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Marketing Gambling to Kids

Congress should investigate gambling industry attempts to market its business to children, including the use of slot machines with juvenile themes, a diverse coalition has written in a letter to both Senate and House of Representatives leaders.

Among the twenty-one signers of the letter were Richard Land, president of the Southern Baptist Ethics & Religious Liberty Commission, and four members of the National Gambling Impact Study Commission, including Focus on the Family President James Dobson.

In its letter, the coalition of conservatives, academics, and consumer advocates cites recent news reports of slot machines with "child-enticing themes," such as Candyland, a board game for young children; the board game Monopoly, and the cartoon and television shows The Pink Panther, The Three Stooges, South Park, The Addams Family, and I Dream of Jeannie.

In light of these reports, the coalition urged Senate and House committees to "investigate, subpoena, review, and publicly release the market research used to develop these child-enticing slot machines, and to review the broader efforts of the casinos and gambling industry to market gambling to children."

The National Gambling Impact Study Commission, which issued its report in June after two years of research mandated by Congress, found as many as 20 percent of adolescents already may have gambling problems, the letter said. The NGISC also reported a Harvard Medical School study funded by the gambling industry estimated nearly 8 million adolescents are problem or pathological gamblers, according to the letter. People who begin gambling as children are "predisposed to becoming pathological gamblers," it said.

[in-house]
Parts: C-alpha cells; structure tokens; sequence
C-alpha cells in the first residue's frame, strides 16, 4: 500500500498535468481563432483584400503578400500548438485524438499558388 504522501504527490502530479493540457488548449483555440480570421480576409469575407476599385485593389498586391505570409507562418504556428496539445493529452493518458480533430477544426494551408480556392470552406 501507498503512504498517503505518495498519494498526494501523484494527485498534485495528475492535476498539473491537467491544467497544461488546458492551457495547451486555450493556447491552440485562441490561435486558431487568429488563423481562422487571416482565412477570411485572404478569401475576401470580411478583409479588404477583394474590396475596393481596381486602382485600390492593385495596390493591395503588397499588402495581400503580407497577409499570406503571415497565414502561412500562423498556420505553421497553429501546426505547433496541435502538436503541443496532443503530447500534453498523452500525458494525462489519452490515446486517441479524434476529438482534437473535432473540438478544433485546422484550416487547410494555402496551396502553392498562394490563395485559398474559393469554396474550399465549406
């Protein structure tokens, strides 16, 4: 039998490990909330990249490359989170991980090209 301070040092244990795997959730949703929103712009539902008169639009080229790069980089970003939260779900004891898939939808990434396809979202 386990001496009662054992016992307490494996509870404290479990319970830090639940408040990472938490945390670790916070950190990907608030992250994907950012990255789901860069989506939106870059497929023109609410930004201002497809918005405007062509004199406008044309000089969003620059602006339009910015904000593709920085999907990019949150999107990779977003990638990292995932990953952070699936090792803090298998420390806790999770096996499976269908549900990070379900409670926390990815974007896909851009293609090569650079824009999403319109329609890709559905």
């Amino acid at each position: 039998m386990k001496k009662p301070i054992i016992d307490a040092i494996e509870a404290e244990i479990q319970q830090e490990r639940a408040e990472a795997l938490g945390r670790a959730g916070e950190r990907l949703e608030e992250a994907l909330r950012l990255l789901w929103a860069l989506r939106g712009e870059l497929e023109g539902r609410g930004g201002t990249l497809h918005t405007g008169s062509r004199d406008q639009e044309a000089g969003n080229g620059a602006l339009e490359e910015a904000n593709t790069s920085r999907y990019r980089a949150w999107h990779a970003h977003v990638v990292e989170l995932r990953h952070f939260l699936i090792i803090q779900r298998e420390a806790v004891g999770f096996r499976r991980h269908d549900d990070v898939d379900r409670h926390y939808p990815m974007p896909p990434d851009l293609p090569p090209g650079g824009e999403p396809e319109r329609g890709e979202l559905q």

"These child-enticing slot machines are the latest innovation in a broader advertising and marketing campaign by casinos and the gambling industry to promote a 'family friendly' image, and, apparently, to bring children to the casinos, and thereby shape the next generation of gambling addicts," the letter said.

Children should be protected from efforts to seduce them into gambling, the signers said.

The letter was sent Nov. 22 to Sens. John McCain, R.-Ariz., and Ernest Hollings, D.-S.C., the chairman and ranking member of the Senate Committee on Commerce, Science and Transportation, as well as Reps. Tom Bliley, R.-Va., and John Dingell, D.-Mich., the chairman and ranking member of the House Committee on Commerce.

Frank Fahrenkopf, president of the American Gaming Association, called the coalition's charges "ridiculous," according to Conservative News Service. He said the South Park slot machines were pulled by the manufacturer before they went to the casinos, CNS reported. He also said some of the other machines, such as I Dream of Jeannie and The Three Stooges, were marketed for older generations, not today's children, according to CNS. Casino operators could lose their licenses if they marketed to minors, he said, CNS reported.

The Candyland machine was rejected for use in Nevada, but it could still be used in casinos in other states, a spokesman for the coalition said. Other machines that have been approved for use in Nevada casinos include Wheel of Fortune and Betty Boop, he said.

In addition to Land and Dobson, other signers included NGISC members Kay James (chairman), Richard Leone, and Leo McCarthy, as well as Tom Grey, executive director of the National Coalition Against Legalized Gambling, Don Wildmon, president of the American Family Association; Marshall Meadors, Jr., bishop of The United Methodist Church, Mississippi area; Gary Ruskin, director of Commercial Alert; Velma LaPoint, associate professor at Howard University, and Mark Miller, professor at New York University.

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February 2000 Edition
Volume 8, Issue 5
February 2000